appropriate efforts made to have these very young
    teens feel comfortable. I have two specific examples
    of how the program failed. First, on the third night
    of the cruise I saw two boys, age 12 or 13, walk up to
    the Optix [teen] lounge, peer in, look at each other and then
    walk away. Next, on Day 6 there was a mini-golf
    tournament. Guess who won? A 47 year old man. My
    wife, who is not a teenager, came in second. Not a
    single child won anything. This was supposed to be a
    kid’s activity?

    Recommendation: Put some structure in the program at
    the beginning of the week for the ‘tweens and young
    teens [i.e., 12-14] to give an emotional safety net to
    feel comfortable meeting other kids. Allow the
    12-14’s to have a few structured and required
    activities to get them out of their shy shells, help
    them meet other kids away from the 15-17 year olds who
    are in a whole different place in their lives. Get
    some counselors involved in these activities and
    actually have prizes or something for the kids in this
    age group if you intend to have activities for them.

    We do not want refunds or any special compensation.
    We gave RCL a chance to win our loyalty for our
    premium cabin dollars, and you failed. As the
    airlines say, we have other choices and we intend to
    exercise that choice and cruise in a premium cabin on
    a cruise that wants our premium cabin expenditure. If
    you wish to speak with either of us, or confirm any
    information, please feel free to do so. If you wish
    to retain our future business, about the only thing to
    do so would be to provide us a complementary suite
    upgrade on another RCL ship to see if perhaps we just
    got a bad crew or picked the wrong ship or ship class.


    There were some excellent parts of our cruise, one of
    which included the debarkation, but it seems a like a
    customer service failure to me to excel at getting me
    off the ship. Do you not see the disconnect with the
    message being sent?

    Thank you for taking the time to read this letter.
    Very truly yours,
     
    #1
  2. McNeal

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    Joe
    Now that's tellin' 'em. Good for you. If I have any criticism at all, I'd say you were a little too forgiving. :eek:

    I'd have been much harsher in my tone and demands for restitution. This is the perfect scenario to demand a full refund and a comp upgrade to a suite from a balcony on your next cruise. :p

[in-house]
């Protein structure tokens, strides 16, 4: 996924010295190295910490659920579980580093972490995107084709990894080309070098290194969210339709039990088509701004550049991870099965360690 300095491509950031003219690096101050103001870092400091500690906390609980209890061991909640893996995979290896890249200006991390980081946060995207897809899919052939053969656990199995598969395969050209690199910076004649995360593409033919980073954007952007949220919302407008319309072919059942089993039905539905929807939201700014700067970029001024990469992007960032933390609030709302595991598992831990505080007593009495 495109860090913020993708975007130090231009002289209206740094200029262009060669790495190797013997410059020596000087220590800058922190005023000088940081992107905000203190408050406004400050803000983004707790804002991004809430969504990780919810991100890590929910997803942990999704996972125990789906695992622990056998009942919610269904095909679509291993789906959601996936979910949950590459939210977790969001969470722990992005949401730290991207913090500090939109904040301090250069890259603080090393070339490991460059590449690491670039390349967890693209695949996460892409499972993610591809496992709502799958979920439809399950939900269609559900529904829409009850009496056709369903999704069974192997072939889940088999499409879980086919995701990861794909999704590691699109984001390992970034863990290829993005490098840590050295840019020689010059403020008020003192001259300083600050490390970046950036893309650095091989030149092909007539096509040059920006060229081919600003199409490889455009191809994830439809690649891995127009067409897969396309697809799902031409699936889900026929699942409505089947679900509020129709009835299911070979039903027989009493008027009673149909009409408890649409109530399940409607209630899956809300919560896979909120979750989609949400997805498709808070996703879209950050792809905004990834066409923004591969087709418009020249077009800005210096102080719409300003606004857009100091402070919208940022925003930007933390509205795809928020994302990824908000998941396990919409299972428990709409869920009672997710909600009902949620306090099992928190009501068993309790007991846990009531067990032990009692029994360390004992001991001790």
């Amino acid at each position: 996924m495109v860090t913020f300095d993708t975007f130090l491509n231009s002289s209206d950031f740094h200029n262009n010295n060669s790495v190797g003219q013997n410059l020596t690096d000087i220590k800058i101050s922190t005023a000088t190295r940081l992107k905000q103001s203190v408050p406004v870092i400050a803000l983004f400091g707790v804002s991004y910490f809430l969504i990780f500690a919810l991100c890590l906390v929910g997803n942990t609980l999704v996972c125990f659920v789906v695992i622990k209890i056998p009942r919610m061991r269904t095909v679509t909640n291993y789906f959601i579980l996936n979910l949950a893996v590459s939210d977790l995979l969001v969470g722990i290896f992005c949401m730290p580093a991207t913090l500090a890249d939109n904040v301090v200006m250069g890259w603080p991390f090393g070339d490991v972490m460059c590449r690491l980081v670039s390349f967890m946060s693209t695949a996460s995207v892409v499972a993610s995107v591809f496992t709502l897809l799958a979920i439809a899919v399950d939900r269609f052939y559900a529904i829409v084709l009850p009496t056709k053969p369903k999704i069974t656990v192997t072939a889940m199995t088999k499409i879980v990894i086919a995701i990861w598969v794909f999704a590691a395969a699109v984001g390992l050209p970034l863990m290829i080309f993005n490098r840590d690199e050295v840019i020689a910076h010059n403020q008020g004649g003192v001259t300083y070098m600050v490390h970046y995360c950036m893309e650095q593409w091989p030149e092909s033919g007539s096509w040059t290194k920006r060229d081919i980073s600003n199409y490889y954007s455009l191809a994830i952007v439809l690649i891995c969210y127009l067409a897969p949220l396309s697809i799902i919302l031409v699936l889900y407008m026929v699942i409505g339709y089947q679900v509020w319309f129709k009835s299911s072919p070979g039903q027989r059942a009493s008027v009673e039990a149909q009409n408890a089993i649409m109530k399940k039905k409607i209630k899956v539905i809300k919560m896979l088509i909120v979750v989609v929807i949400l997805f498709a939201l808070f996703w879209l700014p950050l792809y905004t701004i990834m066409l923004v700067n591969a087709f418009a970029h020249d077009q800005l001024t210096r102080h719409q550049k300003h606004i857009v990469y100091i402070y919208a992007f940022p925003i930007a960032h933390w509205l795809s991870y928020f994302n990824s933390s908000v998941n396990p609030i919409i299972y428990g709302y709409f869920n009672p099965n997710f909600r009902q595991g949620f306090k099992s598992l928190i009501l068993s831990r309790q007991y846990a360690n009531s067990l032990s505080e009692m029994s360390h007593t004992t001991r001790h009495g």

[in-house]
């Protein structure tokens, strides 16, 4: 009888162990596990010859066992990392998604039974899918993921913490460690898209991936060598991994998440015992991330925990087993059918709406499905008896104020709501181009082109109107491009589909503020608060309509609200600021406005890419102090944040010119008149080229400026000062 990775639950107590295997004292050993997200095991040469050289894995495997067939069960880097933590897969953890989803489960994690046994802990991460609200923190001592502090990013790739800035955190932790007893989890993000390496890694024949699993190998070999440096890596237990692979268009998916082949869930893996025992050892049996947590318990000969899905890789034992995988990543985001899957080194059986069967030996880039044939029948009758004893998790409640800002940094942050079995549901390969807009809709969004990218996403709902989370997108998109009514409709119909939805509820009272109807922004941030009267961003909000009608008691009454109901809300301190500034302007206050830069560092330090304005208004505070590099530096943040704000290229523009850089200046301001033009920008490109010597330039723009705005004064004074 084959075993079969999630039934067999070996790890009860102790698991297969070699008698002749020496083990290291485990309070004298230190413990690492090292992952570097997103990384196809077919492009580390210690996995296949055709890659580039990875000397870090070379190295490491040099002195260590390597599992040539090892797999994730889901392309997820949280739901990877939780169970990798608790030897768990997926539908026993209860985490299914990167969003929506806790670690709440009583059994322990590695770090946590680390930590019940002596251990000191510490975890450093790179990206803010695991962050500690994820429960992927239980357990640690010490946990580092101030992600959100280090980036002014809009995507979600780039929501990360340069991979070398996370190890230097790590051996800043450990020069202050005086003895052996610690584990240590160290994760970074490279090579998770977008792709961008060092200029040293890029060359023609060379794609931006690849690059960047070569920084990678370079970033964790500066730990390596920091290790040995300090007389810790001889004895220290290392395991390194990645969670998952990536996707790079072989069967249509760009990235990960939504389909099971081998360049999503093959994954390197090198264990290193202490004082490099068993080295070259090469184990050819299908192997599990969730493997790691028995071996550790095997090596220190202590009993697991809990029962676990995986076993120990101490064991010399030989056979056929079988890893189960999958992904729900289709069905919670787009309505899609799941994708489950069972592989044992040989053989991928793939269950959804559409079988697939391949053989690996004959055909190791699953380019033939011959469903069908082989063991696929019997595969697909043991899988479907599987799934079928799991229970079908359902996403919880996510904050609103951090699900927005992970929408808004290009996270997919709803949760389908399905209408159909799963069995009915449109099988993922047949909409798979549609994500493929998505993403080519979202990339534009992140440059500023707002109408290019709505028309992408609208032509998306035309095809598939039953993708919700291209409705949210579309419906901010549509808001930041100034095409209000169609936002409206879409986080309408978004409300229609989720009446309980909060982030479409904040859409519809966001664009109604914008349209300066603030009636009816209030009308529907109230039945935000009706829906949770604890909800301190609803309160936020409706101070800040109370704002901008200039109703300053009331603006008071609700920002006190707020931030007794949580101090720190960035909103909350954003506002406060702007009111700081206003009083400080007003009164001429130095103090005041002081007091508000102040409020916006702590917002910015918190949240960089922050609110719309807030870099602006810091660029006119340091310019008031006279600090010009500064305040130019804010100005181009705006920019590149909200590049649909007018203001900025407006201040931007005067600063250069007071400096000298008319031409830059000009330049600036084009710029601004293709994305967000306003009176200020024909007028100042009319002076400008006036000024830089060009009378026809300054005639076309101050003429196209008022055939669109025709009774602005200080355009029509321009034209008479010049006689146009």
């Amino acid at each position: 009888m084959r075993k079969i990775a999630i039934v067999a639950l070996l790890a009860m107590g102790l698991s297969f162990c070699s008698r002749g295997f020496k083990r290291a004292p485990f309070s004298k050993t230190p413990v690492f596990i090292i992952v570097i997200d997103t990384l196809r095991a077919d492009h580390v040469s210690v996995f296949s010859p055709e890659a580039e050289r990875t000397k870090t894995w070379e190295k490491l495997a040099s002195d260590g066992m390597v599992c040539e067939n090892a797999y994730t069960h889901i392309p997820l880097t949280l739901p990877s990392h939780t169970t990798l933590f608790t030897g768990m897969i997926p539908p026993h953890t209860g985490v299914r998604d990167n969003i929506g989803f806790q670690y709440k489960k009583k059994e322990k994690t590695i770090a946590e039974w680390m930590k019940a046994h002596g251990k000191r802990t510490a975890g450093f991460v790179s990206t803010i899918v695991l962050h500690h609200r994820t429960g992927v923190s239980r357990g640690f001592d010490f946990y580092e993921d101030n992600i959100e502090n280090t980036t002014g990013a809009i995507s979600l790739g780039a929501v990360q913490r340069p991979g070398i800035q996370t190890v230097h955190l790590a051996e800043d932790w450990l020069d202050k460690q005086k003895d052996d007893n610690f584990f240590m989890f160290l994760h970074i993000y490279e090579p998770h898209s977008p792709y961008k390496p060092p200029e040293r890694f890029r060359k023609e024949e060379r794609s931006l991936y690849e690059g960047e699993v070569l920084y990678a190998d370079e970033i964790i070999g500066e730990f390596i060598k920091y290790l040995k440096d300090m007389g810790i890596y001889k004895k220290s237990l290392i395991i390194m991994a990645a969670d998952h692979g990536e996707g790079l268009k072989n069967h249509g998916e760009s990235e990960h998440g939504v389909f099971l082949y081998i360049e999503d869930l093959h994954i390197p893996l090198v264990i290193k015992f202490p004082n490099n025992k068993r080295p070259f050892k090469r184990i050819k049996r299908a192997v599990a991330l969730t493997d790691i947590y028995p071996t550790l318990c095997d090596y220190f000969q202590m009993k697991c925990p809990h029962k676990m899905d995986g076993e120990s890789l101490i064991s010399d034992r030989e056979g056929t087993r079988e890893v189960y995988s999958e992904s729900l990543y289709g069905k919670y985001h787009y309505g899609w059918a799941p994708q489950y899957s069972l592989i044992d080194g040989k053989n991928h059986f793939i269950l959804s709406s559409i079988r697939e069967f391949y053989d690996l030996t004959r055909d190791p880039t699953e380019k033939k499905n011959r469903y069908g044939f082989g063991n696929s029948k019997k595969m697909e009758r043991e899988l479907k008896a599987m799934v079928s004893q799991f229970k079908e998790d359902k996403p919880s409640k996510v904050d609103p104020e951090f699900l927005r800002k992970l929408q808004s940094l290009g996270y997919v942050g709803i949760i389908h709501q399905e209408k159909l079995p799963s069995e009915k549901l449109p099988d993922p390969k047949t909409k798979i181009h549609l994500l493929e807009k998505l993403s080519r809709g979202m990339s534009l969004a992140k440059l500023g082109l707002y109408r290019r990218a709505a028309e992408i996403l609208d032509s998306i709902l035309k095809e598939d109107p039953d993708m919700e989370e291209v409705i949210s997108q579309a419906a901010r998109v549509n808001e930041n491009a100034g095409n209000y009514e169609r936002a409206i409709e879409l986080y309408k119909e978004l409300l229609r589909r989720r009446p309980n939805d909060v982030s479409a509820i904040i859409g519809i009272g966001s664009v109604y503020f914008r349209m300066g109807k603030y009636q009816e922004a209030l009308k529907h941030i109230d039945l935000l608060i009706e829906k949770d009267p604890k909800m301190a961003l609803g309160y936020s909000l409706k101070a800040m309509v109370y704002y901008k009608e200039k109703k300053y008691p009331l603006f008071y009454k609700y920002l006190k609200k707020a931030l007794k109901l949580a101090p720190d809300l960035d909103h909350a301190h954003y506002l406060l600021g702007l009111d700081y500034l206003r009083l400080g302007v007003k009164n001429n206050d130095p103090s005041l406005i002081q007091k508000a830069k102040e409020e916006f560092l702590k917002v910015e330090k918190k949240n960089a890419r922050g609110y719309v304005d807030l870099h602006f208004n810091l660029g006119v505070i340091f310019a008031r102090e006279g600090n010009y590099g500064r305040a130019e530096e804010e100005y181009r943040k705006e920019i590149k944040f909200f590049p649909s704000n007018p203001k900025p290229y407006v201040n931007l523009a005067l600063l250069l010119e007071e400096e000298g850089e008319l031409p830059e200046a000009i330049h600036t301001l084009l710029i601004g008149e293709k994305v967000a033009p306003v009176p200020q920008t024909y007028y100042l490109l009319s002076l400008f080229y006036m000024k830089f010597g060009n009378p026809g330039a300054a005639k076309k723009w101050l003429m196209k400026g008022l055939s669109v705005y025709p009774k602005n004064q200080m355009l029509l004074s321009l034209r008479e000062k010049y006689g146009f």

John
     
    #2
  3. Joe Farrell

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    harshness of tone gets you nowhere -
    And premium and RCCL are an oxymoron.

    You'd NEVER get that from a cruise company - ever -
     
    #3
  4. George M

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    I've learned a lot from this post. Apparently a "Get-It-Off-My-Chest" litany of problems sometimes really works! So much for the bullet points and concise messages that are so often recommended on this forum. (If there were a tongue-in-cheek emoji I would have appended it here). I'm actually amazed that RCCL refunded 50% of the extras. They must have seen what an important contributor you are here, based upon your "Likes Received" to "Messages" ratio.
     
    #4
  5. Joe Farrell

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    I thank you for the thoughts- but this was 2009 - I could have bullet pointed it but sometimes you need you tell the tale . . .plus - it was 2009.

    The travel industry has a lot less tolerance now - they're 6 years deeper into just wanting people to give them money . . . without providing value.
     
    #5
  6. Neil

    Neil Moderator
    Staff Member Advocate

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    Joe, your letter was very well written and why I believe it was taken as well as it was is that you didn't merely complain - you offered a solution for every issue that you had. Too often people complain but an effective letter tells the company what they could have done to prevent the solution.

    We try to follow this when writing to a company and find that the letters are better received than those without suggestions on how to correct a problem.

    Thanks for posting this. If you are looking for a superior customer service product you need to use the high end cruise lines, like Azamara, Regent or Seaborne
     
    #6
  7. Joe Farrell

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    My philosophy is don't bring me problems - bring me solutions. Not a single one of those issues involved RCCL spending 5 cents. Even the 'get another cabin attendant' was free to them - there are still Indonesians for whom that is a really good job and they have a line down the block when they hire - they even charge them for the airline ticket to get them to a port, and room and board on the ship - so the tips they make barely get them 20-25% of what the tip is. . . .
     
    #7
    Neil likes this.
  8. jsn55

    Staff Member Advocate

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    So glad you posted this, Joe, it's an invaluable "lesson in complaining". I've had good luck with complaint letters to all kinds of entities over the years, and by reading yours, I realize that offering solutions to the complaints is very well received by the company.
    I'll keep your letter in my reference file ... when we get organized for 'consumer education' posts, this topic should be one of them. People get so angry and frustrated that their complaint letters are often just tossed, doing nobody any good. Your letter is the way to complain and be recognized.
     
    #8
    Neil likes this.
  9. Mike Z

    Staff Member Advocate

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    Going to sound cruel here, but the ONLY reason anyone bothered to read that letter was because you included the words "Royal Suite" in the very first part of the message. Anyone else writing that much would have had their letter tossed in the trash and probably never even responded to as it was so long and lecturing. As they say, money talks.
     
    #9
  10. Joe Farrell

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    Mike - this was back in 2009 . . . the companies had more tolerance!
     
    #10
  11. jsn55

    Staff Member Advocate

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    Yer a tough cookie, Mike Z! Even today, I think Joe's letter would get read ... but probably only because he was a high-profile customer ... nothing wrong with the Royal Suite life.